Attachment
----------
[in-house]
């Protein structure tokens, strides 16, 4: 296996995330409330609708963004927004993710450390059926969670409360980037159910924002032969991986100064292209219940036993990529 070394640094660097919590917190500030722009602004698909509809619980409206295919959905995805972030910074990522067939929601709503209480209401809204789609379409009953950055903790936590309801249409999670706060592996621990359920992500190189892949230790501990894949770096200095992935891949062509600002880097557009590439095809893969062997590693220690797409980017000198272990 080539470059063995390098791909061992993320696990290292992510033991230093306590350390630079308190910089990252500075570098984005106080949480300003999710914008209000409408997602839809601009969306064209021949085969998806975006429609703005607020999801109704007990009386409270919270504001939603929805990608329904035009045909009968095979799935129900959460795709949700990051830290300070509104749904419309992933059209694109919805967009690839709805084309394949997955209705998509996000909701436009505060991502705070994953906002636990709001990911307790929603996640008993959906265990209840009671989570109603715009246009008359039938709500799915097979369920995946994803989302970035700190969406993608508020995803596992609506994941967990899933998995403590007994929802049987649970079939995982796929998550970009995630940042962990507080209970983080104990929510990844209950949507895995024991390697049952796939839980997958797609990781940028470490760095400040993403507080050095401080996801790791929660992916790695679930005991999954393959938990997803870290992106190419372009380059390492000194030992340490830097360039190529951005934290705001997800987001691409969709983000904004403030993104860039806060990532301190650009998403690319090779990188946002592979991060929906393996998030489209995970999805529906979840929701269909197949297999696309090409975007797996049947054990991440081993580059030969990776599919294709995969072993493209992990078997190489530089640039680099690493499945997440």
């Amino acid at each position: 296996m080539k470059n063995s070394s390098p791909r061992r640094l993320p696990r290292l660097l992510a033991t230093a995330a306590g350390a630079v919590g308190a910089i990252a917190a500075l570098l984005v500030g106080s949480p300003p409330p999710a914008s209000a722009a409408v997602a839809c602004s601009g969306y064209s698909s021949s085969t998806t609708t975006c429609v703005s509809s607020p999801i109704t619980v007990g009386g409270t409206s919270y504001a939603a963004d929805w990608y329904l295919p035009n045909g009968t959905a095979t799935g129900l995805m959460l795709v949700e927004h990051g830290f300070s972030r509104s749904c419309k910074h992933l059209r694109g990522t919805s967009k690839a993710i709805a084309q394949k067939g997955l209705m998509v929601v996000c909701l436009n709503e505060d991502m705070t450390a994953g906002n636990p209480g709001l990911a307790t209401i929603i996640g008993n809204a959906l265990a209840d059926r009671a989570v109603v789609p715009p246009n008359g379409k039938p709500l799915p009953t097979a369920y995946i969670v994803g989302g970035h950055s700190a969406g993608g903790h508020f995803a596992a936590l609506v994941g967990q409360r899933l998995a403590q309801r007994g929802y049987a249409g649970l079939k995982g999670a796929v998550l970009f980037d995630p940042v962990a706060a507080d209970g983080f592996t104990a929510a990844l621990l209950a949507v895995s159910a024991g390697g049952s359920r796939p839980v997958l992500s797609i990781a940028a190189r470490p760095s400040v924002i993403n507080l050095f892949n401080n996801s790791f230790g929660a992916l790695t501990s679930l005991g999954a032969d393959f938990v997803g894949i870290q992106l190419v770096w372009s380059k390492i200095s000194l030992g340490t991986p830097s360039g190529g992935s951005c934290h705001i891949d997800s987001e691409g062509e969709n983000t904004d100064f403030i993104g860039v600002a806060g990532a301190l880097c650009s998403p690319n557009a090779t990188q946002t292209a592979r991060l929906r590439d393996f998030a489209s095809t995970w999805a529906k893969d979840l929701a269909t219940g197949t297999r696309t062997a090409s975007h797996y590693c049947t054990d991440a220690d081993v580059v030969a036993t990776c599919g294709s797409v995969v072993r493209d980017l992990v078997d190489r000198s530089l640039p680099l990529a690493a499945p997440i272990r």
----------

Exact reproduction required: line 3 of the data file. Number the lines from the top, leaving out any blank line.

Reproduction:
């Amino acid at each position: 296996m080539k470059n063995s070394s390098p791909r061992r640094l993320p696990r290292l660097l992510a033991t230093a995330a306590g350390a630079v919590g308190a910089i990252a917190a500075l570098l984005v500030g106080s949480p300003p409330p999710a914008s209000a722009a409408v997602a839809c602004s601009g969306y064209s698909s021949s085969t998806t609708t975006c429609v703005s509809s607020p999801i109704t619980v007990g009386g409270t409206s919270y504001a939603a963004d929805w990608y329904l295919p035009n045909g009968t959905a095979t799935g129900l995805m959460l795709v949700e927004h990051g830290f300070s972030r509104s749904c419309k910074h992933l059209r694109g990522t919805s967009k690839a993710i709805a084309q394949k067939g997955l209705m998509v929601v996000c909701l436009n709503e505060d991502m705070t450390a994953g906002n636990p209480g709001l990911a307790t209401i929603i996640g008993n809204a959906l265990a209840d059926r009671a989570v109603v789609p715009p246009n008359g379409k039938p709500l799915p009953t097979a369920y995946i969670v994803g989302g970035h950055s700190a969406g993608g903790h508020f995803a596992a936590l609506v994941g967990q409360r899933l998995a403590q309801r007994g929802y049987a249409g649970l079939k995982g999670a796929v998550l970009f980037d995630p940042v962990a706060a507080d209970g983080f592996t104990a929510a990844l621990l209950a949507v895995s159910a024991g390697g049952s359920r796939p839980v997958l992500s797609i990781a940028a190189r470490p760095s400040v924002i993403n507080l050095f892949n401080n996801s790791f230790g929660a992916l790695t501990s679930l005991g999954a032969d393959f938990v997803g894949i870290q992106l190419v770096w372009s380059k390492i200095s000194l030992g340490t991986p830097s360039g190529g992935s951005c934290h705001i891949d997800s987001e691409g062509e969709n983000t904004d100064f403030i993104g860039v600002a806060g990532a301190l880097c650009s998403p690319n557009a090779t990188q946002t292209a592979r991060l929906r590439d393996f998030a489209s095809t995970w999805a529906k893969d979840l929701a269909t219940g197949t297999r696309t062997a090409s975007h797996y590693c049947t054990d991440a220690d081993v580059v030969a036993t990776c599919g294709s797409v995969v072993r493209d980017l992990v078997d190489r000198s530089l640039p680099l990529a690493a499945p997440i272990r």